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Dear Most Esteemed and Knowledgeable Kitties:

A couple of days ago, this VERY pregnant cat showed up on my doorstep. I couldn’t let her stay out on the streets in her “delicate condition,” so I let her inside and got her some food and a litter box and all that stuff. Now she’s running around and digging in my closet and scratching all over my bed, and I think she’s just about to have her kittens. It’s been a long time since I’ve had a cat in my life, and I’ve never had a cat that had kittens. I don’t know what to do! Help!


Siouxsie: Sounds like you’re right, Lisa: your little mama is going to have her kittens pretty soon. Take a deep breath and try to relax. The vast majority of kitten births go very smoothly with no complications at all. And the more relaxed you are, the more relaxed Mama Cat will be.  We’ll help you help your guest get ready for her big day.

Thomas: Pregnant cats start looking for a nest about a week before they’re about to deliver their kittens. You’ll want to prepare a kittening box for her, so she has a calm, safe place to give birth to and nurse her litter.

Dahlia: The best choice is a rectangular box about 24 inches (60cm) long, 20 inches (50cm) wide, and 20 inches high. Supermarkets and bookstores are a good source for free boxes. At one end of the box, cut a doorway about chest high for mama cat so she can step in and out without jumping.

Siouxsie: Line the bottom of the box with newsprint paper, preferably without ink. This will absorb moisture and it will give Mama Cat something to dig or scratch. If you must use printed newspaper, add another layer of fabric so that mama and kittens don’t get covered with printing ink.

Thomas: Artificial fleece blankets make excellent kittening box liners. Birthing is a somewhat bloody process, so don’t use any fabric that’s precious to you or that isn’t easily cleaned.

Dahlia: Put the box in a warm, draft-free, out of the way location, and introduce Mama Cat to it. She’ll probably understand what it’s for right away and make herself comfortable in it. If not, be sure to move her to the kittening box once she begins labor.

Siouxsie: Labor has three stages. The first stage, which lasts 12 hours or more, begins with panting and rhythmic purring, which will increase as the moment of birth approaches. Your mama cat might pace and perhaps even vomit. She’ll get more active, dig at the floor, strain like she’s trying to poop, and may cry out.

Thomas: If this is your little mama’s first litter, she may get pretty anxious, seek you out, and cry pitifully. Bring her back to the kittening box. Speak calmly and keep comforting and petting her.

Dahlia: Some cats don’t want people around while they’re giving birth, so be sure to read your cat’s body language carefully. If you disturb her when she doesn’t want to be bothered, she may decide to have her kittens somewhere else.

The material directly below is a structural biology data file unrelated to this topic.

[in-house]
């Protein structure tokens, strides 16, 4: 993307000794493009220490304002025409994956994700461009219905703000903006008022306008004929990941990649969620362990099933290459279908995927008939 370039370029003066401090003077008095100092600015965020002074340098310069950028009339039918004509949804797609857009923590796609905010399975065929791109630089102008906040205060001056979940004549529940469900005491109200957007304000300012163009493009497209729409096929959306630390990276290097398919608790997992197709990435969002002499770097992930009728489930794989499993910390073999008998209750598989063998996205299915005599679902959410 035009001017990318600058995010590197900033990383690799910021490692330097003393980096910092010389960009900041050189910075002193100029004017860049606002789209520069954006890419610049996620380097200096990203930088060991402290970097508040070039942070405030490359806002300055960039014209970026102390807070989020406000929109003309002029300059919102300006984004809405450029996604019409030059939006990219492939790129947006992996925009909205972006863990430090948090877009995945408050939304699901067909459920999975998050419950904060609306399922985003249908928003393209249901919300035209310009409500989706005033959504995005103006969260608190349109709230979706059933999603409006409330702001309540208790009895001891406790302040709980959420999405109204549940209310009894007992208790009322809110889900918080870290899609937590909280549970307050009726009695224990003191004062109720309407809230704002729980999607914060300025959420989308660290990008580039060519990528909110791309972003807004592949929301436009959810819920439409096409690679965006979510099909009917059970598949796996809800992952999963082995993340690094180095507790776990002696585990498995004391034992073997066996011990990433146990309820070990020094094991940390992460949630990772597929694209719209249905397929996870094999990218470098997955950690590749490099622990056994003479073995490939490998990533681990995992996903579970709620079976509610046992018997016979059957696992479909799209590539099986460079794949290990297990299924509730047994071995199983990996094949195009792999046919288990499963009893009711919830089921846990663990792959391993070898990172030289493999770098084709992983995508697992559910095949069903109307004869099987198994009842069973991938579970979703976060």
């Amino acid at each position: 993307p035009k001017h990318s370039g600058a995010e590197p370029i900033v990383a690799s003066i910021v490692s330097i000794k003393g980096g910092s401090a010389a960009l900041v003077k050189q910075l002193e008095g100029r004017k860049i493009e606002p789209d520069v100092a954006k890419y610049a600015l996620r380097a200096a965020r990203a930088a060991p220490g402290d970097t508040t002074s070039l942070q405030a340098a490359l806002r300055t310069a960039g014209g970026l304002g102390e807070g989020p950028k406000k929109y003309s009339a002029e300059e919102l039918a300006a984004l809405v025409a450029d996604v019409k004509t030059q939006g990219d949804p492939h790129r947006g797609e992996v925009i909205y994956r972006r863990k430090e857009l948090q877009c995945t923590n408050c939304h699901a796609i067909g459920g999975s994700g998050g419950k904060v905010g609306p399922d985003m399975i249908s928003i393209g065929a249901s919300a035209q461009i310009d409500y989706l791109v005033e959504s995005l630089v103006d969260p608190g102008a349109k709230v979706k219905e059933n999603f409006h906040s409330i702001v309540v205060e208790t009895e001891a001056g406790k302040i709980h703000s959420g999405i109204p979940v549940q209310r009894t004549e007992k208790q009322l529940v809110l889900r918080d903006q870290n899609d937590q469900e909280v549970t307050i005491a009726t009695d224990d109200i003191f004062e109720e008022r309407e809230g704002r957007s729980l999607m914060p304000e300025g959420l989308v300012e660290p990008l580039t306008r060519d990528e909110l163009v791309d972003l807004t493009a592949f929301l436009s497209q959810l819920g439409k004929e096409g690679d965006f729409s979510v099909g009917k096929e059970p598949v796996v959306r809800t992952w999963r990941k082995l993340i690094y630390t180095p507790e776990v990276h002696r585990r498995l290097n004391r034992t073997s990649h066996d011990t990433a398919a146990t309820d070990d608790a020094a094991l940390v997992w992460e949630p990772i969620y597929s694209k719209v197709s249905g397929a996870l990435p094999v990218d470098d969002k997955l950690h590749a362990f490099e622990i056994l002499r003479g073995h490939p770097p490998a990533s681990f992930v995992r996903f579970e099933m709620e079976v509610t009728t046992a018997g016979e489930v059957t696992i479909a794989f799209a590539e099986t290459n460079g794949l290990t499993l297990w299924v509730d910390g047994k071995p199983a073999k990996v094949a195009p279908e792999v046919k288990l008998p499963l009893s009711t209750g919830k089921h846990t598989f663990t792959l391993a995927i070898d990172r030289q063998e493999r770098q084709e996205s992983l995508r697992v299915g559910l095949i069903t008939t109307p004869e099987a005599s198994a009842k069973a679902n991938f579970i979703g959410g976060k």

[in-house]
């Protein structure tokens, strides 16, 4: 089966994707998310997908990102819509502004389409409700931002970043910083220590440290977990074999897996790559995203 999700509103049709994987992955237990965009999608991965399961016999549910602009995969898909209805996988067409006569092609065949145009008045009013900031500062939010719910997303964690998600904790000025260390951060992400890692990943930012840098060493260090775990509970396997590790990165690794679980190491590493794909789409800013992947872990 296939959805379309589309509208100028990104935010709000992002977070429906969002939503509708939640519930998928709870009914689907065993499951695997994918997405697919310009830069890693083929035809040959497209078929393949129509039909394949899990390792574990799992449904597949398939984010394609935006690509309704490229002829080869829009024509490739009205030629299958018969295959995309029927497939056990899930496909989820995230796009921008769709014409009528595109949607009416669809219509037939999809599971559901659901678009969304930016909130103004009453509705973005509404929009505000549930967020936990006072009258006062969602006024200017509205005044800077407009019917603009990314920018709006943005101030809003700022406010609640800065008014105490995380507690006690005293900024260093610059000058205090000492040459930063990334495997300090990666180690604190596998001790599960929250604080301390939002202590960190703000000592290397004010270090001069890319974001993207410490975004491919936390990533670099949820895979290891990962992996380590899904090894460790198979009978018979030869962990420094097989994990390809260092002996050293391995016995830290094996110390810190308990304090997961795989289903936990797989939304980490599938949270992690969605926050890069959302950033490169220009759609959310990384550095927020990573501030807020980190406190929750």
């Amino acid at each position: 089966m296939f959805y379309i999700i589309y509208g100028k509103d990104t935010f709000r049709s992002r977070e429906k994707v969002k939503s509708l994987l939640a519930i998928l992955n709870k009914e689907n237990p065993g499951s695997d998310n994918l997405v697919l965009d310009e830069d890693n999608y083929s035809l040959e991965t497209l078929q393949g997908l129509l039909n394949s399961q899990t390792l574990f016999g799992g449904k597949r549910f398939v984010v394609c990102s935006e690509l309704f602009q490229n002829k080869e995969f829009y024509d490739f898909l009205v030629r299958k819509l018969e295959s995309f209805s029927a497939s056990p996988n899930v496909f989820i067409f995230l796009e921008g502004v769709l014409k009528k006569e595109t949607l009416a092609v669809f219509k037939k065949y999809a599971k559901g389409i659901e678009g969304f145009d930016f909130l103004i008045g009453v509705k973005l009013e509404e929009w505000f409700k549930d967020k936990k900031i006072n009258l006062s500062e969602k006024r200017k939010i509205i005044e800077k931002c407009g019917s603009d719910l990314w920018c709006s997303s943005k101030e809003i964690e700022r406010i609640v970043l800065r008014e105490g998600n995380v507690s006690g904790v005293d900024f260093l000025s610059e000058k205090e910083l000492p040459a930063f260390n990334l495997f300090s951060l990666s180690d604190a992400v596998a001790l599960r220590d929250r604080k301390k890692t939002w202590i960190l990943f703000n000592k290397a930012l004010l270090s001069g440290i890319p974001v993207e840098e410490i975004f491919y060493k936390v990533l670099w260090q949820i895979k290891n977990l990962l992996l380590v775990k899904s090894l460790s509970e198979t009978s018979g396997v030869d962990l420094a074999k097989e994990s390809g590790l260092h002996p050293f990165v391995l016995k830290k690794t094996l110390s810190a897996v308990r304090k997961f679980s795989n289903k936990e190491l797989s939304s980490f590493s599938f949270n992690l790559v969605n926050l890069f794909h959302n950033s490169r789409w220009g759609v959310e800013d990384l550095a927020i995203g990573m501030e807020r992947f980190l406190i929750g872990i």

Cat giving birth (image from "The Cat Owner's Home Veterinary Handbook")

A visual depiction of the second stage of labor, from "Cat Owner's Home Veterinary Handbook" by Debra M. Eldredge, Delbert G. Carlson, Liisa D. Carlson, and James M. Giffin. Click for a larger image.

Siouxsie: The second stage of labor begins with the onset of true labor, where one horn of the uterus contracts and pushes the kitten down toward the central cavity. Pressure against the cervix causes it to dilate, and then the kitten is pushed into the vagina. The water bag around the kitten may rupture before the kitten is born, and the kitten should be delivered within half an hour after mama’s water breaks.

Thomas: After the head is delivered, the rest of the kitten slides out easily. Then Mama will lick and remove the fetal membranes and chew the umbilical cord to sever it. After that, she’ll vigorously lick the kitten’s face to clear the nose and mouth. Don’t interfere with this process even if it looks like she’s being rough, because her ministrations stimulate breathing and blood circulation.

Dahlia: Shortly after the birth of each kitten, Mama Cat will expel the placenta. This is the third stage of labor. She might eat some or all of the placenta. This is normal instinctive behavior.

Siouxsie: The second and third stages of labor will repeat for each kitten being born. Kittens are usually born 15 to 30 minutes apart, and most deliveries are complete in two to six hours.

Thomas: As we said earlier, the vast majority of kitten deliveries go off without a hitch. However, if you see any of the following signs, call the vet right away:

  • 60 minutes of intense straining without the birth of a kitten
  • 10 minutes of intense labor with a kitten visible in the birth canal
  • 10 minutes of fresh bleeding during or after kittening
  • Sudden apathy and weakness, with fever–this may indicate an infection
  • Labor stops and there are signs of anxiety, weakness, or fatigue. Kittens come between 15 minutes and 2 hours apart; more than three hours between kittens can be a sign of trouble.

Dahlia: If you can’t keep the cat or kittens, contact your local no-kill animal shelter and see if they can help you find homes for them. They’ll probably be happy to help you if you’re willing to foster mama and her kittens until they’re fully weaned (8 to 10 weeks), and even happier if you’re willing to keep one or more members of the little family.

Siouxsie: Here’s a video clip of a cat giving birth to a litter of kittens. It’s graphic, mind you, because it’s the real thing. If you want to have a better idea what to expect, you might check it out. The audio has been disabled, but the video will show you everything you need to know.

Thomas: We should point out that this video has been edited. This cat didn’t really have five kittens in six minutes.

Dahlia: Good luck, Lisa, and thank you for being such a good friend to a cat in need. And a happy Mother’s Day to all the mama cats — and cat mamas — out there!